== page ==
34 Korea Univ Round Trip Time (RTT) Calculation 2 methods  TCP uses the timestamp option 10-B option  TCP sends a segment, start a timer, and waits for an acknowledge Measure the time between the sending of the segment and the receiving of the acknowledgement RTT = α x previous RTT + (1 - α ) x current RTT ( α usually 90%) 34

35 Korea Univ Hubs 35 A hub is no more than a repeating device operating on the layer 1 (physical layer) of the OSI model A hub takes packets sent from one port and transmits (repeats) them to every other port on the device A hub can generate a lot of unnecessary traffic and are capable of operating only in half-duplex mode, it is not typically used in most modern networks (switches are used instead)

36 Korea Univ Switches 36 Like a hub, a switch is designed to repeat packets Unlike a hub, a switch (full-duplex device) sends data to only the computer for which the data is intended (rather than broadcasting data to every port) Switches operate on the layer 2 (data link layer) of the OSI model Switches store the layer 2 address (MAC address) of every connected device in a CAM table

37 Korea Univ Routers 37 Routers operate on the layer 3 (Network layer) of the OSI model  Routers use IP addresses (layer 3) to uniquely identify devices on a network

38 Korea Univ Traffic Classification Broadcast  A broadcast traffic is one that is sent to all ports on a network segment Each broadcast domain extends until it reaches the router Broadcast packets circulate only within specified broadcast domain  Layer 2 broadcast: the MAC address, FF:FF:FF:FF:FF:FF is the reserved broadcast address  Layer 3 broadcast: The highest possible IP address is reserved for use as the broadcast address IP: Subnet mask: Broadcast address: Multicast Unicast 38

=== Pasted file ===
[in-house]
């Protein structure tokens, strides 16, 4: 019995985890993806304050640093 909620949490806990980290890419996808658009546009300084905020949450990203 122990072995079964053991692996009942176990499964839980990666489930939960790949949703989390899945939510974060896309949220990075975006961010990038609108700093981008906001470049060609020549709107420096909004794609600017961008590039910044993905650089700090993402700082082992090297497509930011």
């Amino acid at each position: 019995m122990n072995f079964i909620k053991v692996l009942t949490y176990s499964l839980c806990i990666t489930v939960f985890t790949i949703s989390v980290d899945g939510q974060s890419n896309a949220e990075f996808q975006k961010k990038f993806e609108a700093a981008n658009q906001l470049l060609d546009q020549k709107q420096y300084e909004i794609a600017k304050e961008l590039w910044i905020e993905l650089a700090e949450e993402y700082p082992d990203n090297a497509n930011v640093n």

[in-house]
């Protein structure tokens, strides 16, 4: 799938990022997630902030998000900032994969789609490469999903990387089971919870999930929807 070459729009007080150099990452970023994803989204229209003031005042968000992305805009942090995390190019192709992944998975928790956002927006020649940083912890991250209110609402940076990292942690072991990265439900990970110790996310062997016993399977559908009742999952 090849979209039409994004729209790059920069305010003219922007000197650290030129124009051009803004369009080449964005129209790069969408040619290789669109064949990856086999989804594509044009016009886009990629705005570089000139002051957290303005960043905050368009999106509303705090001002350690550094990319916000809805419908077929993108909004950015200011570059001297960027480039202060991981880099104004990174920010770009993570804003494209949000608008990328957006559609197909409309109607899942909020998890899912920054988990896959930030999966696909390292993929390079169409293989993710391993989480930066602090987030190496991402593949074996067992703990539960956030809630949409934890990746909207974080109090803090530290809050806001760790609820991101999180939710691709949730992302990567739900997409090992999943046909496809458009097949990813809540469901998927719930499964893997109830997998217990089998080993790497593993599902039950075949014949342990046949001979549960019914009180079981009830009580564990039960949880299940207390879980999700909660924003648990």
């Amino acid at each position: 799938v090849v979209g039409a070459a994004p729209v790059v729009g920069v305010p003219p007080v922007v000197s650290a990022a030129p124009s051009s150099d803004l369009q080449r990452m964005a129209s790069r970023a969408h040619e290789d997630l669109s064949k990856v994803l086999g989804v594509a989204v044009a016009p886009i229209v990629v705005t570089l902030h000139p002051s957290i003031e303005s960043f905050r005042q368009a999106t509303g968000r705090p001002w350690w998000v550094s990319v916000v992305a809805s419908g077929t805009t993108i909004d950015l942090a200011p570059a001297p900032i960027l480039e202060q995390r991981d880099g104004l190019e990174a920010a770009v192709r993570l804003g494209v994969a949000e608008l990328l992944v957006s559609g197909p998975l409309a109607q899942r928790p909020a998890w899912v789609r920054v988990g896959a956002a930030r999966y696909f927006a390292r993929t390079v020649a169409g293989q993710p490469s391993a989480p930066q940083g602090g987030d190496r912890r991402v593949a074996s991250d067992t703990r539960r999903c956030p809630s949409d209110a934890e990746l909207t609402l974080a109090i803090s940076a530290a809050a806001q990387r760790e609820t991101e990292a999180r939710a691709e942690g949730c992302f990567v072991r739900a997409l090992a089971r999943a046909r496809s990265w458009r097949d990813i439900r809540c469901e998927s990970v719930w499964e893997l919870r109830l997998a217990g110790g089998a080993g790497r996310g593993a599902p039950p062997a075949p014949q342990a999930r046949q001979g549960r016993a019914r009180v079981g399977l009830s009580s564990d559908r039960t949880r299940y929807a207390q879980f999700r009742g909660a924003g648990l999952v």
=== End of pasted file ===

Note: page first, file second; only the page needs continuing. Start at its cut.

39 Korea Univ Router Paths and Packet Switching As a packet travels from one networking device to another  The Source and Destination IP addresses NEVER change  The Source and Destination MAC addresses CHANGE as packet is forwarded from one router to the next  TTL field decrement by one until a value of zero is reached at which pointer router discards packet (prevents packets from endlessly traversing the network) 39 Source: CISCO Network Academy

40 Korea Univ 40

41 Korea Univ Path Determination and Switching Example PC1 wants to send something to PC2  Step 1: PC1 encapsulates packet into a frame; The frame contains R1’s destination MAC address 41 Source: CISCO Network Academy

42 Korea Univ Path Determination and Switching Example Step 2:  R1 sees that the destination MAC address matches its own MAC  R1 then strips off Ethernet frame  R1 examines destination IP  R1 consults routing table looking for destination IP After finding destination IP in routing table, R1 now looks up the next hop address  R1 re-encapsulates IP packet with a new Ethernet frame  R1 forwards Ethernet packet out Fa0/1 interface 42 Source: CISCO Network Academy

43 Korea Univ Path Determination and Switching Example Source: CISCO Network Academy

44 Korea Univ Path Determination and Switching Example Step 3 - Packet arrives at R2  R2 receives Ethernet frame  R2 sees that destination MAC address matches its own MAC  R2 then strips off Ethernet frame  R2 examines destination IP  R2 consults routing table looking for destination IP After finding destination IP in routing table, R2 now looks up the next hop IP address  R2 re-encapsulates IP packet with a new data link frame  R2 forwards Ethernet packet out S0/0 interface 44 Source: CISCO Network Academy